While speaking of the overall look and feel of the movie, I suppose I should mention the violence of the movie, of which much had been said and written. Indeed, the MPAA's rating carries with a warning about "Bloody graphic violence." And there is a good deal of blood in the movie, as might be expected of a film in which a murderous barber slashes his victim's throats with his razors. In fact, blood not only flows in this movie, it spews. That having been said, I think Sweeney Todd: The Demon Barber of Fleet Street is actually less graphic than many horror movies (particularly the many torture chic films). While there is a lot of blood, there are no guts in sight. At any rate, I must warn viewers, if you have weak stomachs, this movie is not for you.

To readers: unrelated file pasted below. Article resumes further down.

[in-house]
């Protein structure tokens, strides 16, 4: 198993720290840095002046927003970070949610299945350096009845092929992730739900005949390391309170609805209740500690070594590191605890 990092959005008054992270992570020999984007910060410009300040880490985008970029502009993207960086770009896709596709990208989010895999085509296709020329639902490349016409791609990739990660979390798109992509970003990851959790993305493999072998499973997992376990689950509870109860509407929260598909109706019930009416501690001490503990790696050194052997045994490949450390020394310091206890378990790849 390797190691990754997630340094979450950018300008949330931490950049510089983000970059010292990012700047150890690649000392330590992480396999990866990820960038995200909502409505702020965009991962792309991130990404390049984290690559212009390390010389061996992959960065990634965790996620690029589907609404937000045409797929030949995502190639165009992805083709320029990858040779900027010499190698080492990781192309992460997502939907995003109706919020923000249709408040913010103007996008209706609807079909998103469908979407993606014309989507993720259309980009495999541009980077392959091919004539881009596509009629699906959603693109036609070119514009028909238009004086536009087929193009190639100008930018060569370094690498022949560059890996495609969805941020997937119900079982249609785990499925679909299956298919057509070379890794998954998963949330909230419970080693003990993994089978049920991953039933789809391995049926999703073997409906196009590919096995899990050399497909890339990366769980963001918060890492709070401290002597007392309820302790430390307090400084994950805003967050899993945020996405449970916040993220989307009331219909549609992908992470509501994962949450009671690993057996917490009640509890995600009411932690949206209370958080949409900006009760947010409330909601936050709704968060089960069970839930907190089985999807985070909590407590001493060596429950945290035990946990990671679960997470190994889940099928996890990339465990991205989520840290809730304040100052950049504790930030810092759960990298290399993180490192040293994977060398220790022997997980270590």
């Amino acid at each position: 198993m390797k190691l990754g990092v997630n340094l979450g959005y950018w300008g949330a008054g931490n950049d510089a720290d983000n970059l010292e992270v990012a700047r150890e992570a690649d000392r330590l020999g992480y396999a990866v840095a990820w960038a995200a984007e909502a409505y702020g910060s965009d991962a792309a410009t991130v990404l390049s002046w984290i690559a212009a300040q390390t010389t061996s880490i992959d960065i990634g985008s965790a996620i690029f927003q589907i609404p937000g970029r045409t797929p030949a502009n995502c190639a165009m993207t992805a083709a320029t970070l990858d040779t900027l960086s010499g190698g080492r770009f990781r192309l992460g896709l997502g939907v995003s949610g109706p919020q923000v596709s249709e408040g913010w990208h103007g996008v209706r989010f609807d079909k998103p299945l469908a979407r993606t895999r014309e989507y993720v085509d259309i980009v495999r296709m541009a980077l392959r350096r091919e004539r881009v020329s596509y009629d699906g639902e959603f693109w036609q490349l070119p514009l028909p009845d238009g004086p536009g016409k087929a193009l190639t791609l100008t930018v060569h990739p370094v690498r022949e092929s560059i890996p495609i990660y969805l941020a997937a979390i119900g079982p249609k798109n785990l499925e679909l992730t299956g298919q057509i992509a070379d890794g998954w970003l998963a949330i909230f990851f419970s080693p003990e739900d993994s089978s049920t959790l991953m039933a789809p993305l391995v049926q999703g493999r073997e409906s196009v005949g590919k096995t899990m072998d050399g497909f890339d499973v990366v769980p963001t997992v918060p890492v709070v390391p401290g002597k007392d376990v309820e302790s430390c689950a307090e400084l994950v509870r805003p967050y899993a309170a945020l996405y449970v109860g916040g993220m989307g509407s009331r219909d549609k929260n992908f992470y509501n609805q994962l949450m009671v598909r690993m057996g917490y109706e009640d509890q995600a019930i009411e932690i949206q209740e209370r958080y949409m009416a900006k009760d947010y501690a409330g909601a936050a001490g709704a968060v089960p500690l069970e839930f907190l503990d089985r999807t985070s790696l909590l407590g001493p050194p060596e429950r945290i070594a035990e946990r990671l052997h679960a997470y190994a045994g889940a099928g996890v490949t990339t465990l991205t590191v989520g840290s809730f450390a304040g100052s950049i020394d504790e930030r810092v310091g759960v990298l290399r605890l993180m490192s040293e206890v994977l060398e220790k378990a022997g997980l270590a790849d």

As someone who loved the original Stephen Sondheim musical and has followed Sweeney Todd in his various incarnations, I must say that Tim Burton's Sweeney Todd: The Demon Barber of Fleet Street is one of the best interpretations of the demon barber. More than that, it is a genuinely good film with fantastic performances, some great songs, a fantastic look and feel, and, as might be expected, a lot of blood...

Monday, April 7, 2008

You’ll Never Find Someone Like Her: an Interview with Karen Stever